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Community Issues and Insights

Inaugural Community Survey Elicits Respondents’ Top Concerns in the District

This inaugural report captures the top concerns of the Community Survey’s respondents in the Fourth Federal Reserve District. The survey will be conducted twice annually and the results will be used to enhance our understanding of the issues, both current and upcoming, that are facing our District.

This inaugural report captures the top concerns of the Community Survey's respondents in the Fourth Federal Reserve District. The survey will be conducted twice annually and the results will be used to enhance our understanding of the issues, both current and upcoming, that are facing our District.
In the third quarter of 2011, the Federal Reserve Bank of Cleveland surveyed key community stakeholders across the Fourth District.1 on current and emerging issues confronting the communities they serve. This report Issues & Insights, captures what we learned from the 144 stakeholder respondents who ranked current and emerging issues in order of severity and explained why and how these issues do or will impact their communities. Included are a summary of the top three issues facing respondents, comments and insights on other pressing issues, and respondents’ views of those issues most likely to be their biggest challenges a year from now. Outside of this summary report, we will be investigating responses to a question about new products, programs, or partnerships stakeholders have developed to address community needs; these newer initiatives may result in replicable or scalable solutions, which is useful for us to be aware of, track, and share with constituents. Stakeholders' insights enhance both the Federal Reserve’s and our readers’ understanding of the ways that current housing and economic trends affect communities. Through tools like this report, our policy summit, and our ongoing outreach, the Cleveland Fed’s Community Development team aims to raise awareness about emerging issues and specific programs that address community needs. We will conduct a community survey twice a year and share the resulting summary report for each round of results.

Current Issues

What did respondents rank as their top current concerns about the communities they serve?

1 - Availability of local employment opportunities

Given the current economic conditions, it is not surprising that more than half (51 percent) of the respondents ranked “availability of local employment opportunities” as one of their top three concerns. Just over a quarter (26 percent) named it their number one concern. In the Fourth District state of Kentucky, for example, the unemployment rate has remained higher than the national average since the last recession (see Figure 1). Comments about employment opportunities revolved around three themes: the skill set of job seekers, the types of jobs available, and the negative consequences of unemployment and job loss.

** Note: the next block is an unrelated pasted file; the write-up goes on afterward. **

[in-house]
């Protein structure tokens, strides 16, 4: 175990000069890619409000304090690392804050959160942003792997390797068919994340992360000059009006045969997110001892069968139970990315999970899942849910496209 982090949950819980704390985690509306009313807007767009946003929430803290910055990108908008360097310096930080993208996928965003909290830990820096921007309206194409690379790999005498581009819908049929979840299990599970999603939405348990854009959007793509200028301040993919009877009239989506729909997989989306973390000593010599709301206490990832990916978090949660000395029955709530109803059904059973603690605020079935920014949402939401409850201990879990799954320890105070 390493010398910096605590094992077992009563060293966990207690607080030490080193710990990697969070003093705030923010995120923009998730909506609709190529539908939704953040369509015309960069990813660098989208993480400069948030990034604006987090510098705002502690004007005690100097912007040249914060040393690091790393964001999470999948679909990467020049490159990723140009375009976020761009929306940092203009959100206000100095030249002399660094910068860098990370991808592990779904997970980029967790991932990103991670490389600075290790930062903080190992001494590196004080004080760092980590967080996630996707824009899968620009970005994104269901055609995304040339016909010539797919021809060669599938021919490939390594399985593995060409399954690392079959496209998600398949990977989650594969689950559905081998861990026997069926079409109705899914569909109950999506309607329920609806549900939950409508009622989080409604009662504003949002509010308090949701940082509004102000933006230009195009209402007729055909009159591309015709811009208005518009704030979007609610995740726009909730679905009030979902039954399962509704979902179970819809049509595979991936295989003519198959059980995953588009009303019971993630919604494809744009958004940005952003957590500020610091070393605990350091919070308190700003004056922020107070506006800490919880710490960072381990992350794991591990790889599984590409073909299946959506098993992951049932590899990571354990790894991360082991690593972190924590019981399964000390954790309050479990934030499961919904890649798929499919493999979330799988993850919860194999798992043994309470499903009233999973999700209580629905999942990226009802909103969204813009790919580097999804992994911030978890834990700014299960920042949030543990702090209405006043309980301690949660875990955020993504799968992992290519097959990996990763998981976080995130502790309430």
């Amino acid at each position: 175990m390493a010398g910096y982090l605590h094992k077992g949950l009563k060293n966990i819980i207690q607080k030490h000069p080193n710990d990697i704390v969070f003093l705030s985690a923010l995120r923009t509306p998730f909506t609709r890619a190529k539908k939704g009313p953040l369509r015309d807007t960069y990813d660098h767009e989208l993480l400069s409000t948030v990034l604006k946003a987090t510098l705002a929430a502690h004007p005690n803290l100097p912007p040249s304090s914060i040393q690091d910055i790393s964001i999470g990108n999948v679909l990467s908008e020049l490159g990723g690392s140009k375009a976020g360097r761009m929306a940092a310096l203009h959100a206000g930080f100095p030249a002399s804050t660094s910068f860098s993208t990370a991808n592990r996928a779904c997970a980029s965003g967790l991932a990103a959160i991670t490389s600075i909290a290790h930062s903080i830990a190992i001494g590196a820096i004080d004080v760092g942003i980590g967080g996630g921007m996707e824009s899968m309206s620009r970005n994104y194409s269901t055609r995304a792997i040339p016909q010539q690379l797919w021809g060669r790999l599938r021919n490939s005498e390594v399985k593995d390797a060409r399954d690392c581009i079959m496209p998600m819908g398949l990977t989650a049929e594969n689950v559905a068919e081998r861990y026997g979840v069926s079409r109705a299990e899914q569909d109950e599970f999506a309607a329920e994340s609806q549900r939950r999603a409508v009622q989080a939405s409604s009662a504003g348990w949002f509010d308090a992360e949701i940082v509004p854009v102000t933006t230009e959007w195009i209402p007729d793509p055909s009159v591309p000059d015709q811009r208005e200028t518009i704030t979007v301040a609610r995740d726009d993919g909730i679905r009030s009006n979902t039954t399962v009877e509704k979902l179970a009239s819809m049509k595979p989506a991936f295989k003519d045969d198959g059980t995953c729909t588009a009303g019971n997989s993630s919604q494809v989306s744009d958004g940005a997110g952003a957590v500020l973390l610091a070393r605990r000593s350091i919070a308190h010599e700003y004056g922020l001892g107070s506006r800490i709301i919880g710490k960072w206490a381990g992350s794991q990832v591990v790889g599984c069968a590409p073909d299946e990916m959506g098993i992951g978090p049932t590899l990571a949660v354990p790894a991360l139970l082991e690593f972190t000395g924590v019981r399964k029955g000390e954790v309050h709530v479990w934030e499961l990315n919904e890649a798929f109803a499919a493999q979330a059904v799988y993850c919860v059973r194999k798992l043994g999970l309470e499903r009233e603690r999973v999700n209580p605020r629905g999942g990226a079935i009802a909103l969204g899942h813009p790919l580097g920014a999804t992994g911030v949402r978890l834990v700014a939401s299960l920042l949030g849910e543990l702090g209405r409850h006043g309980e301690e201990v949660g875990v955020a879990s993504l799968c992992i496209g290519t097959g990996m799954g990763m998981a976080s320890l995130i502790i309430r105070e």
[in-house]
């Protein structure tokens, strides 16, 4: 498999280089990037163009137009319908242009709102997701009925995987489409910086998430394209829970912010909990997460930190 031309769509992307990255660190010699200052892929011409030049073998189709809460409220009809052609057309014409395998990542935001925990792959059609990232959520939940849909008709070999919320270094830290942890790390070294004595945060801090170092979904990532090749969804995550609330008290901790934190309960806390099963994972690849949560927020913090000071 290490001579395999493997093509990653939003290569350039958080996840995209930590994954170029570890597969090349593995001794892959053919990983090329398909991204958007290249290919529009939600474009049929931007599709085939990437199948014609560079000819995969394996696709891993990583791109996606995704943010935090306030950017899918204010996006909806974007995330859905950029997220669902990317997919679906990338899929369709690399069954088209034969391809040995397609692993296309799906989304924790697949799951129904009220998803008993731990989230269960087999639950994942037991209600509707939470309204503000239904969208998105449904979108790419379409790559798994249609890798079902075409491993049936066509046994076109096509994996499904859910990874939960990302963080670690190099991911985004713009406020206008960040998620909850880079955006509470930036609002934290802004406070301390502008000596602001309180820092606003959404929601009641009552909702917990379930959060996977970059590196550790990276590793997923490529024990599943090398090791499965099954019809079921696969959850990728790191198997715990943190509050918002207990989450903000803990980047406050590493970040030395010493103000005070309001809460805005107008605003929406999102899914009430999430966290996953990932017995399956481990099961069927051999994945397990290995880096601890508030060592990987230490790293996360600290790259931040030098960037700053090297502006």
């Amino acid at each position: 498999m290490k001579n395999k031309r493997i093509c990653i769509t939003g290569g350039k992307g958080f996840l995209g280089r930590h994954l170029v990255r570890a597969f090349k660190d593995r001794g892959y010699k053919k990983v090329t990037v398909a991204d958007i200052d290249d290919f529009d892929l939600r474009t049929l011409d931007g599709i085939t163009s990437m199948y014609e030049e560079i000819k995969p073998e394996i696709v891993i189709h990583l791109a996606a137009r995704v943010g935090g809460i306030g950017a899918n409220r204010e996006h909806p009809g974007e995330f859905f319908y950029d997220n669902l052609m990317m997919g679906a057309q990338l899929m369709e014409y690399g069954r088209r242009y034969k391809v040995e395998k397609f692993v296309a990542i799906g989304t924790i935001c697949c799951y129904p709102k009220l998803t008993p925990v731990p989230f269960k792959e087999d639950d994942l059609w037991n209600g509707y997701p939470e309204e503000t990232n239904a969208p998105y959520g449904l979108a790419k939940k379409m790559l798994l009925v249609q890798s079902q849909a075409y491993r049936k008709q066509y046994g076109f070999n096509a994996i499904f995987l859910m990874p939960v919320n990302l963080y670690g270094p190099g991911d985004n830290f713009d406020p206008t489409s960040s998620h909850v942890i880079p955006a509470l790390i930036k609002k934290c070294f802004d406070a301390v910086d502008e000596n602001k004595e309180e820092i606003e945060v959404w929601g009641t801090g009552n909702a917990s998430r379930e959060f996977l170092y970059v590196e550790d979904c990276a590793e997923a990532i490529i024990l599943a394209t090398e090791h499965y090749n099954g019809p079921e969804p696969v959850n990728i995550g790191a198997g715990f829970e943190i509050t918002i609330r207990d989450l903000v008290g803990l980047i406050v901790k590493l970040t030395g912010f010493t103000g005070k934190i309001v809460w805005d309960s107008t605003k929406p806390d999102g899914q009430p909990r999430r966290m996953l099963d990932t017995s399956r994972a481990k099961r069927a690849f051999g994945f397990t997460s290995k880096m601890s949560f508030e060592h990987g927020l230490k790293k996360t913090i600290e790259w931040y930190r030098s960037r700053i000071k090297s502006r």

Several respondents pointed to the mismatch between the skills of job seekers and the jobs available. They noted two discrete disconnects: the lack of skilled labor and the lack of high–skilled jobs. One economic development professional stated that “skill gaps are emerging between the employers’ needs and what the workforce can supply.” A respondent from a Community Development Financial Institution (CDFI) wrote that the high unemployment in the region was due to two factors, “deplorable graduation rates and educational attainment rates… so the workforce is not ready for hire.” A respondent from a financial association stated that “for Ohio to be competitive economically, it must have a well–educated workforce—not just K–12, but technical and higher education as well.”

A number commented on the lack of jobs that pay living wages. “We are lacking in jobs that provide wages that will support families,” wrote a respondent from a local government. “The part–time and seasonal employment available does not have benefits that are needed.” Several noted that the loss of college graduates and skilled workers from our region is the result of limited opportunities for higher–skilled, higher–paying jobs. Without jobs, a number of respondents reported, foreclosures will continue to increase, tax revenues will continue to decline, and communities will continue to struggle to meet their needs.

“Skill gaps are emerging between the employers’ needs and what the workforce can supply.” —Economic development professional 

Suggested Citation

Nelson, Lisa A. 2011. “Inaugural Community Survey Elicits Respondents’ Top Concerns in the District” Federal Reserve Bank of Cleveland, Community Issues and Insights Winter 2012.